Further down the line is garden-variety ferric oxide tape with a well-known audio or electronics brand, usually sold for under $2, or much less in multi-packs. For most PET owners, this is the best combination of price and performance. The tape is designed for monophonic recorders like the PET's, and it has the uniform quality usually found in well-known brands of any product. The widely available Radio Shack Concertape, starting at 3/$ 1.99, is a good example of this kind of tape. Also in this price range are the cassettes sold by mail-order computer stores that cater to PET owners. There are some real advantages to these cassettes — the price is right, they are available in the convenient C-10 size, and they are usually screw-assembled. But there can be risks, too. Some mail-order computer stores are shaky operations with flaky quality control and fluky business practices. A good policy with these tapes is to try them if it suits you, but keep a close eye on what you get.

At the bottom of the list are the tapes you should avoid — the ones sold in discount stores, with brands you never heard of in audio or electronics. These are not much cheaper than Concertapes, and the tape inside is sometimes uneven and dirty. For most of us, the risk of getting junk is not worth the savings, so we should stick with something better.

Looking Out For Tape #1

Every tape head needs periodic maintenance, and the two on your PET are no exception. Experts recommend cleaning and demagnetizing tape heads after every ten hours of use, and you do yourself a big favor by following their advice. If you neglect these important tasks, sooner or later you'll begin to notice frequent LOAD ERROR messages, and you may permanently damage every recording you pass by the head. Tape head tolerances are measured in micro-inches, and it's very common for an invisible buildup of oxide residues to cause major signal losses, often leading to LOAD ERRORs. It's also common for recording heads to become magnetized after a period of use, especially if the recorder power is cut while doing a SAVE. A magnetized head partially erases every tape that is run past it. A dirty head can scratch tapes. Remember, a good head session takes only about 10102 minutes, and it clears your head for another 0A6 hours of use, so it's well worth the effort.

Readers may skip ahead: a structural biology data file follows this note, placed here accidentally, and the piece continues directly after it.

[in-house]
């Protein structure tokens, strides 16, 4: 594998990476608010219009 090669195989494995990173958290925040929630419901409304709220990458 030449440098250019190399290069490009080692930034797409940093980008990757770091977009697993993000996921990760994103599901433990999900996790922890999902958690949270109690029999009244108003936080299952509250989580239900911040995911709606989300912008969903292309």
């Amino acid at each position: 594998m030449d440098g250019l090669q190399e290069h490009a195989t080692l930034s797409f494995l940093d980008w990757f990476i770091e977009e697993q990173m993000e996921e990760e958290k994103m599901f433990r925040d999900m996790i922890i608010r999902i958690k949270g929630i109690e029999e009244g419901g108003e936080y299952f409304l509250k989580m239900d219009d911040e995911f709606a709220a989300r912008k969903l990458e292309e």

To start your maintenance program, get a bottle or spray can of tape head cleaner and a package of swabs. It's helpful, too, to get a small angled mirror, so you can inspect the heads while you work on them. Also get a head demagnetizer, of the type that plugs into the wall. (The cleaners and demagnetizers that look like cassettes are not as effective as the other types, and some poor ones can actually damage your head, so we suggest that you avoid them.) All these items can be purchased, often in kit form for under $20.00, at any good audio or electronics store. Sometimes you can borrow them from a friend who's into stereo or home computers.

When maintenance time comes, follow the instructions that come with the cleaner, and thoroughly swab the heads, tape guides, capstan and pinch roller, all of which you can get to by unplugging the PET and depressing the PLAY control. If you can't identify which parts to clean, any knowledgeable stereo salesman can show you the corresponding parts on his equipment, and that should be enough to get you started. Next, demagnetize the heads, meticulously following the instructions that come with your demagnetizer. Particularly avoid cutting power to the demagnetizer when it is anywhere close to a head, or you may magnetize it yourself. Keep your tapes at least 5 - 6 feet away from the demagnetizer at all times, or you may accidentally erase them. Remember that magnetic fields pass easily through everything but steel, and that a wooden desk drawer can hide tapes from you, but not from your demagger.

Useful Tape Accessories

The most useful tape accessory is a second recorder, but not the kind that plugs into the Second Cassette Port. You will gain many enjoyable minutes by using an extra recorder of any kind to search or rewind one tape while LOADing another. When searching, just play the tape until you hear the high-pitched leader tone, and start it right there on your PET. The buzzsaw sound after the leader tone is the actual program material. If your extra recorder has a tape counter, you can use it to keep track of program locations on the tape, and further lessen your SEARCHING time. If it has the Cue/Review feature, you can listen to the recorded material while rewinding or fast forwarding, which is also very helpful in finding things. If your recorder has a built-in microphone, make or buy a short-circuited plug to fit the MIC jack and cut out the microphone; that will let you erase selected areas on your tapes, which is useful if you're recording over other material and getting a lot of VERIFY ERRORs. Without the built-in mike, you don't need the shorting plug.